Seniors share their experiences at the First Lectures Series
Every first-year reads Randy Pausch’s The Last Lecture before starting at Carnegie Mellon. The book tells Pausch’s story of his persistence to keep a positive outlook on life despite his battle with cancer and leaving his final legacy. During his last lecture at Carnegie Mellon, Pausch offered his final words of wisdom and inspired the audience members, particularly the students, to educate and empower themselves before they embark on their individual ventures.
The Last Lecture, inspired The First Lectures Series, which is a series of student lectures given by seniors before they graduate from the university. These lectures are read in three separate events throughout the semester. During each event, two peer-nominated seniors share their experiences at Carnegie Mellon and offer their advice to current students.
This Wednesday marked the first installment of this year’s First Lectures Series. Students flocked to Doherty Hall to hear seniors Sneha Kannoth, who is majoring in neuroscience, and Jeremy Applebaum, a chemistry major, tell their stories.
Sneha Kannoth started off as a premedicine mathematics major. She was obsessed with grades, which is a problem that many Carnegie Mellon students can empathize with. However, Kannoth had a brilliant revelation. She decided to officially declare five different majors not just because she wasn’t sure what she wanted to pursue, but because she was so afraid of remaining undecided. Some of these majors were mathematics, biology, and chemistry. After remaining in major limbo for a while, she did finally decide to pursue a degree in neuroscience.
To conclude her lecture she imparted the following words to current Carnegie Mellon students: “I propose we graduate, along with our respective major, with a degree in ‘undecided.’”
Her overall message: it’s okay to be undecided.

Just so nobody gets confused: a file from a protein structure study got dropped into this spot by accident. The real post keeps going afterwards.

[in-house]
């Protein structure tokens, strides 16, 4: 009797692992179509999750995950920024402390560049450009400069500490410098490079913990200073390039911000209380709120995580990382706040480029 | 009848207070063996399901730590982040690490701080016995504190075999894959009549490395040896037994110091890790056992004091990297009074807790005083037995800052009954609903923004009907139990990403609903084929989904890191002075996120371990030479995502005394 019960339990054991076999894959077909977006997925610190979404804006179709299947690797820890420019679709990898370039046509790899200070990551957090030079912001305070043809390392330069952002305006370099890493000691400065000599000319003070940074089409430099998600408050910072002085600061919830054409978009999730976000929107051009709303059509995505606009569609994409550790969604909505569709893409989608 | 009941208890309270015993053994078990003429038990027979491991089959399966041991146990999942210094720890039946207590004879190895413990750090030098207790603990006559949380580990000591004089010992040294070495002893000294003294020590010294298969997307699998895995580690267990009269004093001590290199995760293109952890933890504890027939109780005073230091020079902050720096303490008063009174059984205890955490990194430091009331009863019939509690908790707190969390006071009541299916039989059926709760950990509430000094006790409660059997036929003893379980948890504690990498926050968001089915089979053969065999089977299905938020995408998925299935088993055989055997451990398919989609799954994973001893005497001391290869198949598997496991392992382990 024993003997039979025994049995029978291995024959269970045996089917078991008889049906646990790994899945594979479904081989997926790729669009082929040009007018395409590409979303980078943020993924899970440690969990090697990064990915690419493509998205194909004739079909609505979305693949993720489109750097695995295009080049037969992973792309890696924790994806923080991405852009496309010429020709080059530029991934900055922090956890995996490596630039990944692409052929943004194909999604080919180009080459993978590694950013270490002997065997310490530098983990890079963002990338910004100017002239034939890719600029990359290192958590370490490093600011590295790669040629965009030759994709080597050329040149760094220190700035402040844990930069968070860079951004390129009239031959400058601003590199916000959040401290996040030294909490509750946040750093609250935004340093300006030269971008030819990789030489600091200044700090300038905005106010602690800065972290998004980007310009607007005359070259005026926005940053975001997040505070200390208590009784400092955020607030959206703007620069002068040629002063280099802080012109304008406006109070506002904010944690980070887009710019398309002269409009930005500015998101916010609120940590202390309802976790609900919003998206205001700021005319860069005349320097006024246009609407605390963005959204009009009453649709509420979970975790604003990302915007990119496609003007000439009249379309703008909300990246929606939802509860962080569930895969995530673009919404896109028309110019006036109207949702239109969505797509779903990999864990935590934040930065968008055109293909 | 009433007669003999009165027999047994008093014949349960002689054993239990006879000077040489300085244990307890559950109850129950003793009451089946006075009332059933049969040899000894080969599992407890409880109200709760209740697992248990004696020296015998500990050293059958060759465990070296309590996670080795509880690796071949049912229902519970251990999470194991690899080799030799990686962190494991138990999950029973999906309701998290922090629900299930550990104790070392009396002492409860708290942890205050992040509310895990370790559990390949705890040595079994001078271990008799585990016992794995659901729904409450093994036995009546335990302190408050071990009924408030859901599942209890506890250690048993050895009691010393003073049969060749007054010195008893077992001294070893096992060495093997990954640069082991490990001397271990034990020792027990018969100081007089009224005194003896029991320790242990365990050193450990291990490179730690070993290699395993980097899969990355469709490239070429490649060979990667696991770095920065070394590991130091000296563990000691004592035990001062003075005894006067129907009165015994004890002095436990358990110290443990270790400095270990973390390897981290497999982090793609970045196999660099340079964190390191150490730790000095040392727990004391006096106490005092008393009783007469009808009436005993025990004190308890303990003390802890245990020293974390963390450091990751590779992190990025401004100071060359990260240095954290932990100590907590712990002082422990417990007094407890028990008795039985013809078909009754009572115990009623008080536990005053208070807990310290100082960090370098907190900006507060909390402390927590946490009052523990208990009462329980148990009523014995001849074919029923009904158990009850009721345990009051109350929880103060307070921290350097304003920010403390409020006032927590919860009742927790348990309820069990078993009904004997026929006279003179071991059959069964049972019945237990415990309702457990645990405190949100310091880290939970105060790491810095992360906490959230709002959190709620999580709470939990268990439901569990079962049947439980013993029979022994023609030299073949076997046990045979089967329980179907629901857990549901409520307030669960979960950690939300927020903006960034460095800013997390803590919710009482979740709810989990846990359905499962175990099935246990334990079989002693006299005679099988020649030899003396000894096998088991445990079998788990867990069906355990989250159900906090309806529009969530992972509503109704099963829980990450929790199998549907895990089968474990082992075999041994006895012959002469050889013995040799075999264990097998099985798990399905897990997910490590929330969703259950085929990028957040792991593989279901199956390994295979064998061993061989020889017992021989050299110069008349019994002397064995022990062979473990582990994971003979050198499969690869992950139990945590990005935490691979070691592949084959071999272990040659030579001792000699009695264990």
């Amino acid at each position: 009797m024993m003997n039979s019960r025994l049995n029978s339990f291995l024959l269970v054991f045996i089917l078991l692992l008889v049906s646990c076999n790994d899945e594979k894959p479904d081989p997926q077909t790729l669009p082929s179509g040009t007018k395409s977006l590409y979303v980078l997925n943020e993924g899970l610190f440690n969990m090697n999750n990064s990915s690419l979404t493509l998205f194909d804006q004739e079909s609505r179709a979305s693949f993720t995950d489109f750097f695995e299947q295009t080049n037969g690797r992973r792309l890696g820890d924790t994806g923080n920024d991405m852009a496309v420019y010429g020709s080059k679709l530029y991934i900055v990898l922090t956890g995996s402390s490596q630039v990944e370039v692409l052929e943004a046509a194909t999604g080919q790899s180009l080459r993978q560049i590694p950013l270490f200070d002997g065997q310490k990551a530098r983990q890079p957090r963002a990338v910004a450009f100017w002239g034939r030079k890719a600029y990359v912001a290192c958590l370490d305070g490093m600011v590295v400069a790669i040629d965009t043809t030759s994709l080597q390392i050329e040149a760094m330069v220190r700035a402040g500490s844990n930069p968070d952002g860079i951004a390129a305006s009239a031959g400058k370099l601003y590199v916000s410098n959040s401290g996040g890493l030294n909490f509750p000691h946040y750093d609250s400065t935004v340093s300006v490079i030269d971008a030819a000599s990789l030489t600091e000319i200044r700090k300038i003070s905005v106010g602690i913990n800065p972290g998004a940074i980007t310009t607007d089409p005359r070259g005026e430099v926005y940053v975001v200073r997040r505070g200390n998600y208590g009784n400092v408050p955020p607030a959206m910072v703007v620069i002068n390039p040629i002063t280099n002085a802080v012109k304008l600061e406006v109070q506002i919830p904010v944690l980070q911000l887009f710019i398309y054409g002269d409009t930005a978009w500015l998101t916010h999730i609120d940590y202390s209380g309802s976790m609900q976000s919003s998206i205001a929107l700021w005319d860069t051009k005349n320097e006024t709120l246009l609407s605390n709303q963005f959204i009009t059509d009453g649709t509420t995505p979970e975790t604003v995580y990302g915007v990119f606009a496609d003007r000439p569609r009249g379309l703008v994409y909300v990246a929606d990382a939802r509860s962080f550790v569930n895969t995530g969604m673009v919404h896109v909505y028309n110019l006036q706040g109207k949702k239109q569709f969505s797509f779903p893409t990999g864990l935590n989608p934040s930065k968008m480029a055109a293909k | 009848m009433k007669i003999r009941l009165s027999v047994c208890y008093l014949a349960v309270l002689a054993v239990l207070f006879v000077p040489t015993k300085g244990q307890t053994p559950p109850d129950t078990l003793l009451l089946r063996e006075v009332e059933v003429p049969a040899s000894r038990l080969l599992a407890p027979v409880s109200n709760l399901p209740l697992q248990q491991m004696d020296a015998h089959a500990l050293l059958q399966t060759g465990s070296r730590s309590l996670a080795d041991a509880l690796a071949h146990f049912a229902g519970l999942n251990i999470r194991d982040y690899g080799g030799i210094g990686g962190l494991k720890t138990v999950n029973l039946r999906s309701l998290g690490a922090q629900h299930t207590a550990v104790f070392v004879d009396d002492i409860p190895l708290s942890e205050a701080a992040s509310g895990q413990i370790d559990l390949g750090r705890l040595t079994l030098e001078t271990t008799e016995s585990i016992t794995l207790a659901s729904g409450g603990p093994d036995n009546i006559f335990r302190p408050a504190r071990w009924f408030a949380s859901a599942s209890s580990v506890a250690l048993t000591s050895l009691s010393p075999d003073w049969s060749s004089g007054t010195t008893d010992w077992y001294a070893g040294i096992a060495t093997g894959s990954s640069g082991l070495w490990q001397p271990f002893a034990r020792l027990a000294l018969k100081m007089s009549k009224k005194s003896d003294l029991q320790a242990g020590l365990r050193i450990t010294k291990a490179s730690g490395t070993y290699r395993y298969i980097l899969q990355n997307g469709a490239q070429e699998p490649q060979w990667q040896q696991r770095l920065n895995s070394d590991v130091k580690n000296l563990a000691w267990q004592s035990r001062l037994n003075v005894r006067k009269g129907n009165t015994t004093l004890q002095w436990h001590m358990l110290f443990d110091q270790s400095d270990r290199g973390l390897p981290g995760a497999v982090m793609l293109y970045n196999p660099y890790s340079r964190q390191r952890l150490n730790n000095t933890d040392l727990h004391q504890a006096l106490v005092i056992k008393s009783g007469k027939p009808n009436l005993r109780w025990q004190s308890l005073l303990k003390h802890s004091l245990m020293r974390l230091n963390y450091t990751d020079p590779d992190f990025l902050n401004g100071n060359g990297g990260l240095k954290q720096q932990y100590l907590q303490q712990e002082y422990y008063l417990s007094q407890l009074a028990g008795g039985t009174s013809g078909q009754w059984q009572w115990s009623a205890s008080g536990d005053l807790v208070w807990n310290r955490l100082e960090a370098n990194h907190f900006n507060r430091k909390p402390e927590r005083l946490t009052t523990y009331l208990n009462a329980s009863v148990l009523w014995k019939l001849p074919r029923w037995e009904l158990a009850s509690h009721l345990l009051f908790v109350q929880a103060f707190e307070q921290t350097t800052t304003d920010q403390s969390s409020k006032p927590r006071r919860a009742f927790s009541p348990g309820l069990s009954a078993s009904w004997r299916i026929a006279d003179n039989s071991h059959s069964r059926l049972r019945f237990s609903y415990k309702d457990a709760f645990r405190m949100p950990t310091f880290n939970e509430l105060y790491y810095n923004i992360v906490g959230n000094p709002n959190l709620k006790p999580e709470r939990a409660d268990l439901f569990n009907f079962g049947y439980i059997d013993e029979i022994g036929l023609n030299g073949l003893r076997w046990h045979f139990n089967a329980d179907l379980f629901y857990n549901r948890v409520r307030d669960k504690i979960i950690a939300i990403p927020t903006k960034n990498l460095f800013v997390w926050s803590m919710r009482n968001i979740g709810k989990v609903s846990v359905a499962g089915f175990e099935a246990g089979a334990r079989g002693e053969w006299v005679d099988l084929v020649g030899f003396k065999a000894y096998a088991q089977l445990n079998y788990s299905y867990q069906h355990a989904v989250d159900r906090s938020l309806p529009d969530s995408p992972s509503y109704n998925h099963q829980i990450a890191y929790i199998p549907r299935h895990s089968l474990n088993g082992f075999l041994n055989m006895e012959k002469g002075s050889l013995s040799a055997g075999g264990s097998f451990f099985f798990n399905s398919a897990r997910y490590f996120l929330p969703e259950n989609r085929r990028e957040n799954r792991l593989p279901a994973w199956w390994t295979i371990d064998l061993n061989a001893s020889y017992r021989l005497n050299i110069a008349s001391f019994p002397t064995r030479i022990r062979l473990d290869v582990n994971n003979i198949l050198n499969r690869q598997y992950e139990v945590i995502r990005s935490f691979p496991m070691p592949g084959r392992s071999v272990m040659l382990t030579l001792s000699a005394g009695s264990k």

Jeremy Applebaum was admitted to Carnegie Mellon off of the waitlist. He described his happiness, surprise, and excitement upon receiving this last minute notice of acceptance. Without hesitation, he decided to submit his deposit.
Soon thereafter, he discovered that his decision to attend Carnegie Mellon would not always leave him with the feelings of excitement he initially felt upon notice of his acceptance. He found himself facing some negative consequences.
For one, Applebaum constantly felt like he had to prove himself because he was initially waitlisted. Not only did he feel pressured to prove himself, but he also started to doubt his ability to fall in line with the high work rigor that is often associated with the students of Carnegie Mellon. He described a moment when one professor showed Jeremy’s class a slide that read “my heart is in the” followed by a blank line.
Applebaum stated that he “didn’t have anything to fill the blank line.”
Throughout his life, Applebaum felt as though he was constantly being told “no.” At the end of his lecture he proposed that our generation be the “just-say-yes generation.” He encouraged the audience to say yes to new environments, new things, and new opportunities.
To conclude, Applebaum showed pictures of what he said yes to; underwear bike races, spontaneous ski trips, and other unique opportunities.
“Being in college is a license to be dumb, so put yourself out there and say yes.”
The next lecture in this series will take place on March 16 from 4:30 to 6 p.m., with student speakers Rubini Naidu, a psychology major, and electrical and computer engineering major Nitsan Shai. The final lecture will take place on April 13 during the same time with electrical and computer engineering and human-computer interaction double major Erik Pintar, and electrical and computer engineering major Wole Idowu. These lectures will take place in Porter Hall 100.